On Page 1 of the March 26th agreement between the players and the owners, the first point of the “Resumption of Play” section states: “[T]he 2020 championship season shall not be commenced unless and until each of the following conditions is satisfied.” It should be noted here that among the conditions is a laundry list of health and safety measures. Neither side was willing to take unnecessary risks just to play baseball; and, at present, none of those terms appear to be at issue.
However, one of the conditions ends with the following words: “[T]he Office of the Commissioner and Players Association will discuss in good faith the economic feasibility of playing games in the absence of spectators or at appropriate substitute neutral sites.” And that is where we find ourselves today – playing games without fans.
You can read that contract language ten times and still not be exactly certain what those words were intended to mean. ESPN sent the language to four attorneys not involved in the negotiation, and they got two in favor of the owners and two in favor of the players. But any posturing about the intent or specificity of that language is irrelevant. If we ever get to a point where we are determining which side has a the “correct” interpretation, the season is lost; and so too may be the sport as we know it.
Gordon Gekko once proclaimed that “Greed clarifies, cuts through, and captures the essence of the evolutionary spirit.” But, in this particular case, greed may take that evolutionary spirit to its logical conclusion: extinction. There are 30 million people out of work in this country; unemployment is headed towards 20%. More than 85,000 Americans have lost their lives in the last few months alone. No one, and I feel pretty confident in using those particular words, wants to hear that baseball wasn’t played in 2020 because millionaire players (and, yes, I know, not all of them are millionaires) and billionaire owners stood on principle claiming they were “right.”
They are so many smart ways to square this circle – without relying on courts to interpret contract language. There are too many smart people involved in these negotiations to allow it to go that far. The New York Post’s Joel Sherman posited that, as with this upcoming draft, players agree to a base salary for this season, with the remainder deferred and paid over the next two years. This solves the teams’ cash flow issues in what is a $10.7 billion industry. Agree to that concept, and then all you have to argue about is the interest rate.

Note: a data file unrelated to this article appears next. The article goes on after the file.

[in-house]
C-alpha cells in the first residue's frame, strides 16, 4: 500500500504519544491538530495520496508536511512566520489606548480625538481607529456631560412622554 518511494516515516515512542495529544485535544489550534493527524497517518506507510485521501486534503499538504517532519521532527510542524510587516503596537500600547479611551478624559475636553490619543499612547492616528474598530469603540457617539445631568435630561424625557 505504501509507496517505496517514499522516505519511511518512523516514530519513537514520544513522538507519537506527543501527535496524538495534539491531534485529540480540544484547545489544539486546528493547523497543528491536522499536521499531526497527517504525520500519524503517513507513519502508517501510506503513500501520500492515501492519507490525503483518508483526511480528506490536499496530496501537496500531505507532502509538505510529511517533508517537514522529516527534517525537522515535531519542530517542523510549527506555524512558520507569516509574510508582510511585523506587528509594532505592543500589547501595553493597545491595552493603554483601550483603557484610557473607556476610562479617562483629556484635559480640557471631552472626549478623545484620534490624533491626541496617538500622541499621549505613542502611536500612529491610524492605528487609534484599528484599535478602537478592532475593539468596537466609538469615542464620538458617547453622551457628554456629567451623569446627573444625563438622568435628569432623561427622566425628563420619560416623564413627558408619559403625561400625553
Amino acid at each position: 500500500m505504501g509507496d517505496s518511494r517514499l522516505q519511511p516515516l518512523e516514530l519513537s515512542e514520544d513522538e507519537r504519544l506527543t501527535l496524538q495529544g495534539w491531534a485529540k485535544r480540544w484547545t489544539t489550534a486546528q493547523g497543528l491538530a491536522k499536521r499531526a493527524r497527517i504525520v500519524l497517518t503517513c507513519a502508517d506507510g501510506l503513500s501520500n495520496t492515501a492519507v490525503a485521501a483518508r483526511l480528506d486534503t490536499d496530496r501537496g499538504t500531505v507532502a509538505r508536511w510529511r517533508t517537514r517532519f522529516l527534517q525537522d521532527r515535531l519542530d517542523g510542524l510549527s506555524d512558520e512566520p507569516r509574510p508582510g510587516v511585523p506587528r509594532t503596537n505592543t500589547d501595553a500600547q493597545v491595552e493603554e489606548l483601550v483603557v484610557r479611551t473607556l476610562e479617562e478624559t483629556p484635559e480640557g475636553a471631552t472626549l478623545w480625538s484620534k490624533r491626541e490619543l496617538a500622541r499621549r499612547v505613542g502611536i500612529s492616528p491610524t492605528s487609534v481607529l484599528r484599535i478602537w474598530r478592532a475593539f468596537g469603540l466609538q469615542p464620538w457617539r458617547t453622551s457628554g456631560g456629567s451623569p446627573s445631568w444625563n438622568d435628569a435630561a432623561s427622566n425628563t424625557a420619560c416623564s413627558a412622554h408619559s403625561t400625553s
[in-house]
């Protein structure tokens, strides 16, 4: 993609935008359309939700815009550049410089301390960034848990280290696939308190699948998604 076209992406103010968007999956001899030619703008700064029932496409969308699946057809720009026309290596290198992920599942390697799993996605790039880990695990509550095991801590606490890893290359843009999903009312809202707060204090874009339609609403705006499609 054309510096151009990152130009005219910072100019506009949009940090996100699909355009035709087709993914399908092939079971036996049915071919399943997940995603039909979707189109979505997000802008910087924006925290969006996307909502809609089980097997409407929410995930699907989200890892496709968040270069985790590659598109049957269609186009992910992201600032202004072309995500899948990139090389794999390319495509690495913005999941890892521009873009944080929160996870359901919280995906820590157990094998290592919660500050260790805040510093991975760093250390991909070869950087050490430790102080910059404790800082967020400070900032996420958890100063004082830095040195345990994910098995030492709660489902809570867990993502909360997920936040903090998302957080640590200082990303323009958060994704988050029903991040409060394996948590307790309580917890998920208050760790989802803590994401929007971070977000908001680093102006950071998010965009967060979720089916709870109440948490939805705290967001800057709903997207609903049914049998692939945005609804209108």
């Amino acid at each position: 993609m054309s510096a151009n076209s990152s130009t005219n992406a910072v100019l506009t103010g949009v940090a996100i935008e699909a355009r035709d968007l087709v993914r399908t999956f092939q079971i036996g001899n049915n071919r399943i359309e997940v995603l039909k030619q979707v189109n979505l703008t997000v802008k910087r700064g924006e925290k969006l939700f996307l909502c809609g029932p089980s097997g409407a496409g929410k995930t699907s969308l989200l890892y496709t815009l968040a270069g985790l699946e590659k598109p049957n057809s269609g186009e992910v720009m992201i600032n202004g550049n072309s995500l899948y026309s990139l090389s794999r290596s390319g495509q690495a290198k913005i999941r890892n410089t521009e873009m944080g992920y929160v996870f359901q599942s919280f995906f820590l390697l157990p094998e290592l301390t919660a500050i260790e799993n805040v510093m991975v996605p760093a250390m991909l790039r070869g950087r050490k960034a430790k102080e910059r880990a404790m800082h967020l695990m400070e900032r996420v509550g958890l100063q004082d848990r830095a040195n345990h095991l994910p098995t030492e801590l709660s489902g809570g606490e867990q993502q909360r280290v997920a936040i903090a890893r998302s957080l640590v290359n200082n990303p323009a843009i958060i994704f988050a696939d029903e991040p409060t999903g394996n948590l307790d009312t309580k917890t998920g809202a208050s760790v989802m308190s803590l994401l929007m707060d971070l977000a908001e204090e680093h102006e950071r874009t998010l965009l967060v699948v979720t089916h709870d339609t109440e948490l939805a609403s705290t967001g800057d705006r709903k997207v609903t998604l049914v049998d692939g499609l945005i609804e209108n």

The owners have stated – without actually opening their books – that if the games are played without fans, they will lose 40% of their revenue, and some teams will lose more than if the entire season is simply canceled. Okay, then open those books. Maybe seeing their actual revenues is worth the financial hit this year, giving the players ample ammunition when they start their collective bargaining after the 2021 season.
If the owners are going to lose 40% (again, for our purposes we will take them at their word), propose to split the baby with the players, and each player takes a 20% reduction in salary. Now we could be getting somewhere. And, in return, each player gets a hotel suite on the road. Or each player is allotted an additional 20% of service time for the upcoming season. Or the players agree to a 25% haircut, but the owners agree that free agency can begin after five years, rather than the current six. Give and take; back and forth. This isn’t hard. But, as we have seen all too often, egos get in the way of practical solutions.
It was heartening that after Tuesday’s meeting with the players, there were no leaks to the press. That is a step in the right direction. This battle cannot be won in public; it can only be lost. And, to be sure, a loss for either side is a loss for both.
On this morning’s Baseball Tonight podcast, Buster Olney said that Rob Manfred and Tony Clark should lock themselves in a conference room and not come out until they have a deal. I couldn’t agree more.
I won’t go as far as Scott Boras or J.B. Pritzker, but we need baseball this summer. We need it for the collective good. We need it for a feel-good distraction. We need it for civic pride. We need it for television content. The coronavirus is an actual life and death situation; baseball negotiations are not.
As Carl Fox says to his son Bud in that same seminal movie, “Money’s only something you need in case you don’t die tomorrow.” In this time of great uncertainty, player and owners would be wise to heed those words.